The Detroit Urban League has inaugurated what its organizers say is the nation’s first toll-free hot line devoted to helping troubled black males.
N. Charles Anderson, league president for the city, said the counseling and referral service--(800) 832-MALE--opened Oct. 3 and has been publicized through the city’s public schools and social agencies.
Use of the service has been heavy, Mr. Anderson said, with most callers express6ing concerns about unemployment. Substance abuse and homelessness also are frequently cited problems, he said.
The Washington, D.C. public schools have begun a partnership with the U.S. Navy to provide tutoring to academically troubled students in the district.
Responding to calls to join the so-called “Navy Tutorial Project,” some 300 civilian and uniformed Navy employees have volunteered to tutor more than 350 students from seven Washington schools once a week for an hour, Andrew E. Jenkins 3rd, schools superintendent, announced late last month.
The project expands on a similar program that began last spring at Merrit Elementary School. Students at all the schools will also go on Saturday “enrichment” field trips to expand their knowledge of the city and to foster increased vocabulary development.
The Washington, D.C., public schools have failed to develop a strategy for meeting the needs of all immigrant students and insuring that their education is complete, a recent study has concluded.
A team of consultants hired by Andrew E. Jenkins 3rd, the superintendent of schools, concludes in an upcoming report that the district lacks a system of accountability for the education of its 7,400 language-minority students and does not provide them with full access to, among other programs, special education and remedial education.
The report recommends an overhaul and expansion of several programs, including bilingual education.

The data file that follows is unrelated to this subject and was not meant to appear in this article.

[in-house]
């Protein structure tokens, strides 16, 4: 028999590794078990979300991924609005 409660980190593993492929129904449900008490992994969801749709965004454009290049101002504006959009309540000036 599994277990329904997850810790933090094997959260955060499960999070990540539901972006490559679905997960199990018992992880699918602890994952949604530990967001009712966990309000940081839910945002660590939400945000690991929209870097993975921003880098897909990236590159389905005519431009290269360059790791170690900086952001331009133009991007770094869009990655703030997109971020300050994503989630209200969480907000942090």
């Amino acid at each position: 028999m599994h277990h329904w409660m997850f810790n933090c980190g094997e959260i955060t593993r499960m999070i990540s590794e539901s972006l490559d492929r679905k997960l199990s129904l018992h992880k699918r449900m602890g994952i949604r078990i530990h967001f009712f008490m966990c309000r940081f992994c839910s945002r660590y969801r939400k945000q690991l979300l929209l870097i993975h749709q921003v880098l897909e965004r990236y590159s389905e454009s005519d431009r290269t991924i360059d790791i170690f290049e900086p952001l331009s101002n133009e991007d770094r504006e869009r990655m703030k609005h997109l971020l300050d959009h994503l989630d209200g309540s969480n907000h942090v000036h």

Local school districts have the right to refuse to participate in New York State’s three-year-old Excellence in Teaching program, the state court of appeals has ruled.
The Elmira school district sued the state in 1986 out of concern that the state bonus program to boost teachers’ salaries would one day end, leaving school districts paying for higher salaries.
But the school district has since joined the program, along with all but two of the state’s 698 local districts.
“It’s really a moot issue,” said Robert Rice, a spokesman for the New York State United Teachers.
The court ruled Oct. 24 that school districts must negotiate with unions on how to distribute the money to teachers, but not on whether to participate in the program.
Two Georgia teachers have won a reverse-discrimination suit against their superiors in Hancock County.
The teachers, Patricia Goldsborough and Barbara Martin, were awarded $20,000 and $15,000, respectively, in back pay last month by the U.S. District Court in Macon. Named as defendants in the suit were the Hancock County school system; M.E. Lewis, the county superintendent of schools; Ralph Warren, the school principal; and Edith Grant, a probate judge.
The plaintiffs contended that they were forced to quit after Judge Grant publicly upbraided them. Speaking at a 1988 student assembly that was part of Black History Month, Judge Grant, who is black, criticized both teachers, who are white, for allegedly knowing little about black history and culture.
Both women are now teaching elsewhere. Lawyers for the school district have filed an appeal.
Following complaints from the local teachers’ union, the faculty of Surrattsville High School in Prince George’s County, Va., has agreed to modify the school schedule to comply with the union contract.
As part of a plan to restructure the curriculum and school day, teachers were alternately receiving one hour and 45 minutes of planning time and half an hour of planning time each day.
The union contract, however, calls for 45 minutes of planning time each day.
After complaints from Kenneth Reinshuttle, the field service director for the Prince George’s County Educators’ Association, the faculty agreed to add 15 minutes to the half-hour planning session to comply with the contract, according to Eugene J. Colgan, principal of the high school.
Mr. Colgan said he was disappointed that the union did not support the faculty’s attempt to change the school schedule through site-based management.
Noting that the union has received complaints from teachers at Surrattsville, Mr. Reinshuttle said the union has been “run over” in the district’s attempts to institute school-based management.
A version of this article appeared in the November 08, 1989 edition of Education Week as District News Roundup